Prevalence, Clinical Profile, and Outcome of Ascitic Fluid Infection in Children With Liver Disease

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Pediatric literature on spontaneous bacterial peritonitis (SBP) is limited. We evaluated the prevalence, subtypes, clinical profile, and effect on outcome of ascitic fluid infection (AFI) in children with liver disease.


Children with liver disease-related ascites and subjected to paracentesis were classified as no-AFI and AFI (SBP, culture-negative neutrocytic ascites [CNNA], and monomicrobial non-neutrocytic bacterascites). Clinical and laboratory parameters, in-hospital mortality, and outcome in follow-up were noted.


Two hundred sixty-two children (163 boys; age 84 [1–240] months, chronic liver disease [CLD, n = 173], non-CLD [n = 89]) were enrolled. A total of 28.6% (n = 75) had SBP/CNNA, more common in CLD than non-CLD (55/173 [31.7%] vs 20/89 [22.4%]; P = 0.1). A total of 50.6% SBP/CNNA cases were symptomatic for AFI. Gram-negative bacilli were isolated from 70% SBP cases. Twenty-five percent (18/72) CLD children with AFI had a poor hospital outcome, with INR, Child-Pugh score and gastrointestinal bleeding predicting outcome on multivariate analysis. Patients with CLD with SBP had higher in-hospital mortality (10/20 vs 5/35; P = 0.01) than those with CNNA, but similar Child-Pugh score (12[7–15] vs 11[7–14]; P = 0.1), recurrence of AFI (3/9 vs 6/24; P = 0.6) and mortality in follow-up (22.2% vs 25%; P = 0.1). Patients with CLD with SBP/CNNA had higher mortality over 1 year follow-up than no-AFI (24.2% [8/33] vs 12.2% [7/57]; P = 0.1) but the difference was not significant.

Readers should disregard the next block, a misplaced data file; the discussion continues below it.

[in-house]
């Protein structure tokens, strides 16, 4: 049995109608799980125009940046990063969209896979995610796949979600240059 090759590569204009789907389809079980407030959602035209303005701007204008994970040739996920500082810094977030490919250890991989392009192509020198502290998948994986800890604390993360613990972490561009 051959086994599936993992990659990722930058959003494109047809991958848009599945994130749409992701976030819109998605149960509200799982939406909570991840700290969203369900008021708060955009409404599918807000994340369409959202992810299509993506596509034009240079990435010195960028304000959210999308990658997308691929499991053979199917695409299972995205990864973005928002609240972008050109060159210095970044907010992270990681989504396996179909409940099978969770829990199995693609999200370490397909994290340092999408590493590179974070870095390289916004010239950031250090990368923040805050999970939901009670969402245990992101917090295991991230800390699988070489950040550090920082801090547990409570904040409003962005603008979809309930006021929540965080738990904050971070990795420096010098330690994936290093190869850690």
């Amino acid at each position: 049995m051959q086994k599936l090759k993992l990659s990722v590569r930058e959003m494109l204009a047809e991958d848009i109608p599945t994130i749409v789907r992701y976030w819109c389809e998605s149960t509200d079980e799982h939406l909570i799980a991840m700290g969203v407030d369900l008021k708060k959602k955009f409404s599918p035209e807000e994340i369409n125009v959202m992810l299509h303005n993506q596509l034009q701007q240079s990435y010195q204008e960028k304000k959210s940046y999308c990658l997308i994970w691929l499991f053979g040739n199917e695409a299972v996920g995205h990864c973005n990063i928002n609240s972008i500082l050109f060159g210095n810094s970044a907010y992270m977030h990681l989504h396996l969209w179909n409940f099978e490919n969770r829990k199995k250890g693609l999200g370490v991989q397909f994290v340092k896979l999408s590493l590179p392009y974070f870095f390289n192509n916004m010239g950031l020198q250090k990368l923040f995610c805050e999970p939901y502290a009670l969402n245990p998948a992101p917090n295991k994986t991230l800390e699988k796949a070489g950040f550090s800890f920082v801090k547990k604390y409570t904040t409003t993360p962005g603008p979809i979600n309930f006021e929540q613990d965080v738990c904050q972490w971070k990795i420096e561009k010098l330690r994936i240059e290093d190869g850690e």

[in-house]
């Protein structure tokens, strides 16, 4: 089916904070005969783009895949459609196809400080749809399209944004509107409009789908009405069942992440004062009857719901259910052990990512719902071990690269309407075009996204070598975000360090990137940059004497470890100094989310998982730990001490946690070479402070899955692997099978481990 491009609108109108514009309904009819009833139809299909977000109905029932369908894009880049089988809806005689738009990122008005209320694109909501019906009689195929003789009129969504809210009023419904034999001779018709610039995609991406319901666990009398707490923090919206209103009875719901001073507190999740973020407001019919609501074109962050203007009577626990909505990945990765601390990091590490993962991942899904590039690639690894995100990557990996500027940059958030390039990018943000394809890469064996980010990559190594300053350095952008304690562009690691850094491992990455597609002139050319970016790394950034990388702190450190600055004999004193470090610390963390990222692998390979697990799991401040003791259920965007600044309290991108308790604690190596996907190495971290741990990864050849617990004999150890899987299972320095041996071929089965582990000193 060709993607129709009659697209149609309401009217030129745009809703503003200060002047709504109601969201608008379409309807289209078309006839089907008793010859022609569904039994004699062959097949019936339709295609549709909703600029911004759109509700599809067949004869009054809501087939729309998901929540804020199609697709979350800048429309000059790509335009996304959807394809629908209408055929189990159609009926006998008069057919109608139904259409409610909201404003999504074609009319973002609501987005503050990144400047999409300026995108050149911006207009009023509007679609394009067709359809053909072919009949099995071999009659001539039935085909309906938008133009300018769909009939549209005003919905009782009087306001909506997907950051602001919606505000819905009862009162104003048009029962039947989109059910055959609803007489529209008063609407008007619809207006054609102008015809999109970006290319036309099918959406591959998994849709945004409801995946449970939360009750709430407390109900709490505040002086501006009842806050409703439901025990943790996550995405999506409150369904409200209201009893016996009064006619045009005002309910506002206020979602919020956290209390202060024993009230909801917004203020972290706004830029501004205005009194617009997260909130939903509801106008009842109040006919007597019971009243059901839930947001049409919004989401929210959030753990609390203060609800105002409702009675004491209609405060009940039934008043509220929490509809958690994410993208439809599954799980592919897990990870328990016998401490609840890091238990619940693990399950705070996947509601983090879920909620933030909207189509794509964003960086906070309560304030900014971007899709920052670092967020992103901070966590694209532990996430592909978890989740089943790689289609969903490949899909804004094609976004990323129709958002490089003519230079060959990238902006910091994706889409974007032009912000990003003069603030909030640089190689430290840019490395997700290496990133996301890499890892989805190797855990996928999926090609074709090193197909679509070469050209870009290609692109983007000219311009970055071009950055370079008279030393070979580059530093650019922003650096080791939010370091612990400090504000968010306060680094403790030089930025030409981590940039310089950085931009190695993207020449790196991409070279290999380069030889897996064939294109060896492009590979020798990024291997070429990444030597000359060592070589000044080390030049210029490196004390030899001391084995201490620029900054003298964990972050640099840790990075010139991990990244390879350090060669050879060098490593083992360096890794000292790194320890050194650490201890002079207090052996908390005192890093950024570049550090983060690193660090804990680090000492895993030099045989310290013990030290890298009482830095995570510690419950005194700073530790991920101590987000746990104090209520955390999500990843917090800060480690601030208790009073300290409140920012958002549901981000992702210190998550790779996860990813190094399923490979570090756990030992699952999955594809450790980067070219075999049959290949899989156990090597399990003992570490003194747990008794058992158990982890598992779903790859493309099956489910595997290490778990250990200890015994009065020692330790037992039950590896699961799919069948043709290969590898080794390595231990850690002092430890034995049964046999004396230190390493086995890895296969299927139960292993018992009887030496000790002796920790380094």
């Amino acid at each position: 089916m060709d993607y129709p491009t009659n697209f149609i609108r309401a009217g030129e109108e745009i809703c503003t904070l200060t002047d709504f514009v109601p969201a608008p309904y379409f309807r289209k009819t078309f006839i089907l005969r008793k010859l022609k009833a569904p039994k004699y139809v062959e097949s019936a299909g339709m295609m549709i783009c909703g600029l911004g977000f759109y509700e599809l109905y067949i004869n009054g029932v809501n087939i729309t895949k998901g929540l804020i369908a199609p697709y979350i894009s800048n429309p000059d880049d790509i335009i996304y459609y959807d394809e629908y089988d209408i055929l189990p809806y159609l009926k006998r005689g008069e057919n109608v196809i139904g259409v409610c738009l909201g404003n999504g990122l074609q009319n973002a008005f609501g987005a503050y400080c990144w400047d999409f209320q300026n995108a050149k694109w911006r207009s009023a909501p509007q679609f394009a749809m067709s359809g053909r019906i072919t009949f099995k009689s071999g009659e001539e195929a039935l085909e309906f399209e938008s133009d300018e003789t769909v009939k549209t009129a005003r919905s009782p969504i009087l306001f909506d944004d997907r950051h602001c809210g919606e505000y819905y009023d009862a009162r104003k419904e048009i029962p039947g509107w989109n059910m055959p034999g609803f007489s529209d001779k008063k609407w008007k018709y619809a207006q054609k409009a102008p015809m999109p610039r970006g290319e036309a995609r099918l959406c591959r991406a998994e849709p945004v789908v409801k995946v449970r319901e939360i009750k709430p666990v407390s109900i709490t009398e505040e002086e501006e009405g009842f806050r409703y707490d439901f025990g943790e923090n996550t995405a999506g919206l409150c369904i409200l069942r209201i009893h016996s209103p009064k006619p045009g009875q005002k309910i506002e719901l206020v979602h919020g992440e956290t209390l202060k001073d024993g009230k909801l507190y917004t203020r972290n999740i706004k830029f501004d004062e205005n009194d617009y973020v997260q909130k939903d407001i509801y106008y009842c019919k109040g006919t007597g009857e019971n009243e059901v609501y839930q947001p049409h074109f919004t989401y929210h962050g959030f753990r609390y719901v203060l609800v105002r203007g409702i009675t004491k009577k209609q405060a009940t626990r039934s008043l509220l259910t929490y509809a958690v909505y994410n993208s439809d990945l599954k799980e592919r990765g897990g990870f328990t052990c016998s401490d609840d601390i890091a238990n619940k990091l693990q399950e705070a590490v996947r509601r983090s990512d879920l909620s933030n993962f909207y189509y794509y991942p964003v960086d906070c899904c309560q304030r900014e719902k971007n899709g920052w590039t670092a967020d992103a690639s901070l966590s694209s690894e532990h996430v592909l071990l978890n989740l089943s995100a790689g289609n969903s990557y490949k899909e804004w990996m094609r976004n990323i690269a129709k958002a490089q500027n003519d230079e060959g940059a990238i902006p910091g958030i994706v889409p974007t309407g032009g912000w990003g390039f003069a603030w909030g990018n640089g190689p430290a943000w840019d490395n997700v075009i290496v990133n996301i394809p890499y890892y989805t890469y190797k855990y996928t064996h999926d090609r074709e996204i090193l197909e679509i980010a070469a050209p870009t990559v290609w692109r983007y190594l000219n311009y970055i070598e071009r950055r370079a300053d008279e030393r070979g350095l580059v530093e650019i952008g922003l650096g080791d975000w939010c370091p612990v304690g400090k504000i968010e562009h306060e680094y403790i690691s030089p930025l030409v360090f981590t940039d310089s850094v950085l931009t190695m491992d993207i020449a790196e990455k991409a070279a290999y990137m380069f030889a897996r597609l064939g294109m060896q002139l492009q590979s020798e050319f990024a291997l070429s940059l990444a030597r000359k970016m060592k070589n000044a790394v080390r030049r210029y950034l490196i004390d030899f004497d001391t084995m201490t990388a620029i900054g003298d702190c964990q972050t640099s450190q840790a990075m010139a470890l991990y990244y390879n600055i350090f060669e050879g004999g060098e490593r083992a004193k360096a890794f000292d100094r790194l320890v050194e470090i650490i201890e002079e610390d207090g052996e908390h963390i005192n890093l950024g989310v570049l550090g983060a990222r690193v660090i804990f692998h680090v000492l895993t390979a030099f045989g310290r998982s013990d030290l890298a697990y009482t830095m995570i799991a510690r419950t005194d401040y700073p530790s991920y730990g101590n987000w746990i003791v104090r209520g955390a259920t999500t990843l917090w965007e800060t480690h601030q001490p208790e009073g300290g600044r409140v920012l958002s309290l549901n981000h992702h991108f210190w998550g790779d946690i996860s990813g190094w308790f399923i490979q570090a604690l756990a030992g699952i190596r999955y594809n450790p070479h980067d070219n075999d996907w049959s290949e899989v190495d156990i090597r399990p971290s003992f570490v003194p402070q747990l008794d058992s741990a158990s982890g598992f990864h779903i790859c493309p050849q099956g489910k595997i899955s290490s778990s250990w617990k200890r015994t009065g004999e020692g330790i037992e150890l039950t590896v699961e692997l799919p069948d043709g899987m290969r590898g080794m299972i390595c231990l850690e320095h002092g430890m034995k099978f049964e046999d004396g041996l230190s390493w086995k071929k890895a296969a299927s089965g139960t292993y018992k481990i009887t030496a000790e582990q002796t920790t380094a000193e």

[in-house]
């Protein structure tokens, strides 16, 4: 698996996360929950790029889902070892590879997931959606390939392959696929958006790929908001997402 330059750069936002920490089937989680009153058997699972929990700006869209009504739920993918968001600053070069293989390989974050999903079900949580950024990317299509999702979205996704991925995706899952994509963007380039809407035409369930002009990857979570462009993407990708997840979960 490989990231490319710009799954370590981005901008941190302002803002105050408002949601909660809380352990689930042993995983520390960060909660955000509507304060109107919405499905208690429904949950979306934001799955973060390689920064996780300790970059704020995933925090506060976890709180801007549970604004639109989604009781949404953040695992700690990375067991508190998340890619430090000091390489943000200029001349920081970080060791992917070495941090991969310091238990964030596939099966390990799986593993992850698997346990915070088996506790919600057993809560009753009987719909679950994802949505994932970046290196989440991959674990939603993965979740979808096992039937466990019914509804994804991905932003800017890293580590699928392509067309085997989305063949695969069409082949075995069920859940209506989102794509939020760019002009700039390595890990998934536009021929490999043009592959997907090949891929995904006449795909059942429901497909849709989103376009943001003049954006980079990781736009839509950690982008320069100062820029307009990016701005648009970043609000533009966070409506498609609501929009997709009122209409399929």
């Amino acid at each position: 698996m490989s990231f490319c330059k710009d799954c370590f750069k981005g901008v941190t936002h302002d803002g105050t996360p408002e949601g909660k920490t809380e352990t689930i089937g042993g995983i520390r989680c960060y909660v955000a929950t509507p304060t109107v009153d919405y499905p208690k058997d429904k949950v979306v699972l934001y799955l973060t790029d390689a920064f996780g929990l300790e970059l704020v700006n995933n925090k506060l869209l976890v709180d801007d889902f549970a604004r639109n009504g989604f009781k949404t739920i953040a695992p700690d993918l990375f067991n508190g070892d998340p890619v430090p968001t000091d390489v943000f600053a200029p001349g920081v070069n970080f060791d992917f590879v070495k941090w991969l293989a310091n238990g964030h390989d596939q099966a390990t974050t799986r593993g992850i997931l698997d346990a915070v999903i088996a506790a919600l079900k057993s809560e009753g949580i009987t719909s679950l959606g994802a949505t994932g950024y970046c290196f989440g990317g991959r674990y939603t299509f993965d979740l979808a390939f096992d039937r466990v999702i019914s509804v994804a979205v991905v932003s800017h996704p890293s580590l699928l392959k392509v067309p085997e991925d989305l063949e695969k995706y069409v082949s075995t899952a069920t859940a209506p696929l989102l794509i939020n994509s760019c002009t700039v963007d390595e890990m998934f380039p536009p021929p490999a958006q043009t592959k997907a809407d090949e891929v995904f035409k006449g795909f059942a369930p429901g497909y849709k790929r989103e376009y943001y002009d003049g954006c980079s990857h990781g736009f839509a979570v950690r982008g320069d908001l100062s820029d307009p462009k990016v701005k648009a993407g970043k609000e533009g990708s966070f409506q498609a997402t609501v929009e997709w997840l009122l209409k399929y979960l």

A total of 28.6% children with liver disease-related ascites have SBP/CNNA; 50% are symptomatic. Patients with CLD with SBP/CNNA have a mortality of 24% over 1year follow-up. CLD with SBP is similar to CNNA except for higher in-hospital mortality.

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